Henry Thoreau Civil Disobedience Essay

Henry Thoreau Civil Disobedience Essay-31
Thoreau first presented the essay as a lecture on January 26, 1848, at the Concord (Massachusetts) Lyceum.In May 1849, it was published under the title "Resistance to Civil Government" in Aesthetic Papers, a short-lived journal of transcendentalist Elizabeth Peabody (1804-1894).Thoreau believed every human being has inborn knowledge that enables him to recognize and understand moral truth without benefit of knowledge obtained through the physical senses.

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David Boaz, in his chapter "The Obsolete State," speculates that the growth of the market and the spread of new technologies may allow individuals greater opportunity in the future to "bypass the state." Of overriding importance to Thoreau was his refusal to sanction the evil institution of slavery, and thus his violation of the Fugitive Slave Laws and his participation in the Underground Railway to freedom for escaped slaves.

While Thoreau opposed slavery, his principal response was to resist it passively, rather than to crusade for its abolition.

, which was to exercise a great influence on subsequent generations of thinkers.

This module explores political obligation generally, including the questions whether one should submit to unjust demands from political authorities and whether a citizen should acquiesce when the state makes him or her "the agent of injustice to another." Thoreau draws on a long libertarian tradition that holds that, although our universal, or general, obligations are not the result of choice or action (for example, the obligation not to take the life, liberty, or justly held possessions of any other person), particular obligations, that is, specific obligations to specific persons, are based on some act of the obligee, for example, assenting to a contract that requires the payment of a sum of money for a service rendered.

Others argued that it was the slaves who deserved compensation for the loss of their liberty. • What should a conscientious citizen do when the demands of the state conflict with the moral voice of conscience?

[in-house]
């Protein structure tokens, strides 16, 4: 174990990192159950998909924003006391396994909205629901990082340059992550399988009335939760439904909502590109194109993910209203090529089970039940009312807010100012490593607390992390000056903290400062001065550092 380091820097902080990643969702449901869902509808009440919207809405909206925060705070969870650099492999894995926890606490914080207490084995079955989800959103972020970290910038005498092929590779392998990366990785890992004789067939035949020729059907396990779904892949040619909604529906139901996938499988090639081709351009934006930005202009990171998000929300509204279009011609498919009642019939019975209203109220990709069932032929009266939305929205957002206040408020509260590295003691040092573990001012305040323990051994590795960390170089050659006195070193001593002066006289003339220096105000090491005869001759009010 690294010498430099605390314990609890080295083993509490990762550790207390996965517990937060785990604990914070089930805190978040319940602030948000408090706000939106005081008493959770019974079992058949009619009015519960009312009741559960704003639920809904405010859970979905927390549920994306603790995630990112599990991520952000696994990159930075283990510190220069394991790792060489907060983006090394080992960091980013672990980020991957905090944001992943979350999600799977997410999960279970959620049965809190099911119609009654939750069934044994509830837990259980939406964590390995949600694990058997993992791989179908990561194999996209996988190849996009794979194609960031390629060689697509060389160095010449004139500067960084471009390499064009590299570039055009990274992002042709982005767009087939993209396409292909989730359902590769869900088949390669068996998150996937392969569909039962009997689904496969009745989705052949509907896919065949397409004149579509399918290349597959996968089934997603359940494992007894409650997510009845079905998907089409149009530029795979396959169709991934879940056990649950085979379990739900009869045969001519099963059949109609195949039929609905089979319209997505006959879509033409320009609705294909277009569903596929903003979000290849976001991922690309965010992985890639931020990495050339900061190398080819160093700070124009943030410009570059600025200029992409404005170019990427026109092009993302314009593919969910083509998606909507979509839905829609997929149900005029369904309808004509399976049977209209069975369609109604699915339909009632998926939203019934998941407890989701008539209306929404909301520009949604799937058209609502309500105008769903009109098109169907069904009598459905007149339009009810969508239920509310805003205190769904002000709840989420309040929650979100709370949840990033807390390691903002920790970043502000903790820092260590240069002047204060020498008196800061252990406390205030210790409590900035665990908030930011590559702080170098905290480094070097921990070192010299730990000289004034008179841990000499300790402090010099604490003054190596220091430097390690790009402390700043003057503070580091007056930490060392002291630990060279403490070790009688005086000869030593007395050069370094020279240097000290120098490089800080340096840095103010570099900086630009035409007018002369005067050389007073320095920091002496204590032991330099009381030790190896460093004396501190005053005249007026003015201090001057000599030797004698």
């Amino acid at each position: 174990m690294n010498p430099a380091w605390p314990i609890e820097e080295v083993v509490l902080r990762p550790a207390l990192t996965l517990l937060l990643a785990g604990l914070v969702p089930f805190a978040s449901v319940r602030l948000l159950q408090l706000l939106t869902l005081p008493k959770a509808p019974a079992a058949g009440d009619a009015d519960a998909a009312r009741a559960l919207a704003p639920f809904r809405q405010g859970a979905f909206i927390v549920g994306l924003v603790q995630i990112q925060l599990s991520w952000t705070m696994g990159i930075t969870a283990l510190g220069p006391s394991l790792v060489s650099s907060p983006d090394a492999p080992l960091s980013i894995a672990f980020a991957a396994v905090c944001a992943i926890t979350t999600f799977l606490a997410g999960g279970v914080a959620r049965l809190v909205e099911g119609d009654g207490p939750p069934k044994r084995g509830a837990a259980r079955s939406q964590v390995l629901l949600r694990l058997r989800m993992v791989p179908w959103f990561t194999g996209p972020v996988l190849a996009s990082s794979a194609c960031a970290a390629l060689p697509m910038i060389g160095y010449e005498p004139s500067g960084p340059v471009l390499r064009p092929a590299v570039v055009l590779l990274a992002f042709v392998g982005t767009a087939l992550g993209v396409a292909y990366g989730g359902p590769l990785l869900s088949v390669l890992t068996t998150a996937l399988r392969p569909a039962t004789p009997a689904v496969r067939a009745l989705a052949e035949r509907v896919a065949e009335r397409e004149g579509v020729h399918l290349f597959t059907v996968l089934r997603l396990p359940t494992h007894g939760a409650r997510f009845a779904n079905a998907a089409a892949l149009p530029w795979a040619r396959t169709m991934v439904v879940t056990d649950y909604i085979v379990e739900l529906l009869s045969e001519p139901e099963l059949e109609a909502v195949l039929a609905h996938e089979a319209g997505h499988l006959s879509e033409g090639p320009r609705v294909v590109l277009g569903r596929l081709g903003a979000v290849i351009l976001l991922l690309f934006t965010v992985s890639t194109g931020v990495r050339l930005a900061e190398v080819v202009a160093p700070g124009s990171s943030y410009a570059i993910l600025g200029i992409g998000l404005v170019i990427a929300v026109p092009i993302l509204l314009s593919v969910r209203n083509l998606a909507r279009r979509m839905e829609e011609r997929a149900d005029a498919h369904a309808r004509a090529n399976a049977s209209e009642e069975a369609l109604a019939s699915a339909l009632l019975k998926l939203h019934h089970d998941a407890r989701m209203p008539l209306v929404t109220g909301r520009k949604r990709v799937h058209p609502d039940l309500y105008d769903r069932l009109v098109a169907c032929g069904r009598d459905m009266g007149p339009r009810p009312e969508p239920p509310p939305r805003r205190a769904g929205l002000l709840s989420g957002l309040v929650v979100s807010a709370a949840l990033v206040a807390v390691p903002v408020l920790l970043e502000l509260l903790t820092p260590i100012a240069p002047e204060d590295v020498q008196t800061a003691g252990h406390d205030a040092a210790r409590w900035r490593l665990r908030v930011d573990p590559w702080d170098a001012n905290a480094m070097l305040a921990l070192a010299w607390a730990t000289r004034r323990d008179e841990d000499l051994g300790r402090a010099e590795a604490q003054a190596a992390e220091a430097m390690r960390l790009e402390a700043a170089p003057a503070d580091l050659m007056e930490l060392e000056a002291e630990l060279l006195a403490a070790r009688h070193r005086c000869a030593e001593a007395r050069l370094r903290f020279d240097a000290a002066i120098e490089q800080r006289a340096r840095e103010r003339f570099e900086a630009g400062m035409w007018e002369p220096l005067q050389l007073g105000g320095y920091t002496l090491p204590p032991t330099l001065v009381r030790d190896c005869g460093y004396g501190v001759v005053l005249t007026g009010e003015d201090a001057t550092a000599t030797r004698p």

• Can one actually "mind one’s own business" in a complex society? • How can a formal requirement of equality before the law or of certainty in the law generate substantive constraints on law? This book examines the debates over how to eliminate slavery, with a central focus on the radical approach of William Lloyd Garrison.Readings to Accompany The Audio From : William Lloyd Garrison, "Man Cannot Hold Property in Man" (pp.77-80); Frederick Douglas, "You Are a Man, and So Am I" (pp.They should express their opposition through acts of civil disobedience, such as refusing to pay taxes. Citizens of good conscience should actively oppose unjust government policies through nonviolent resistance, such as refusal to pay taxes.They should even be willing to go to jail rather than yield to immoral or unethical government laws and activities.If the government adopted a policy or a law that offended their consciences, they generally reacted strongly.Civil Disobedience" expresses Thoreaus reaction and measured response to government dictums that legitimized slavery and the Mexican War.One may liken this inborn knowledge to conscience or intuition.that is, they believed that this inner knowledge was a higher, transcendent form of knowledge than that which came through the senses.In 1866, four years after Thoreau's death, the essay was published under its permanent title, "Civil Disobedience," in a Thoreau collection entitled A Yankee in Canada, with Anti-Slavery and Reform Papers.) In the essay, Thoreau says it is the duty of all citizens to disobey unjust government policies. government policies: the continuation of the institution of slavery and the prosecution of the Mexican War (April 1846-February 1848).


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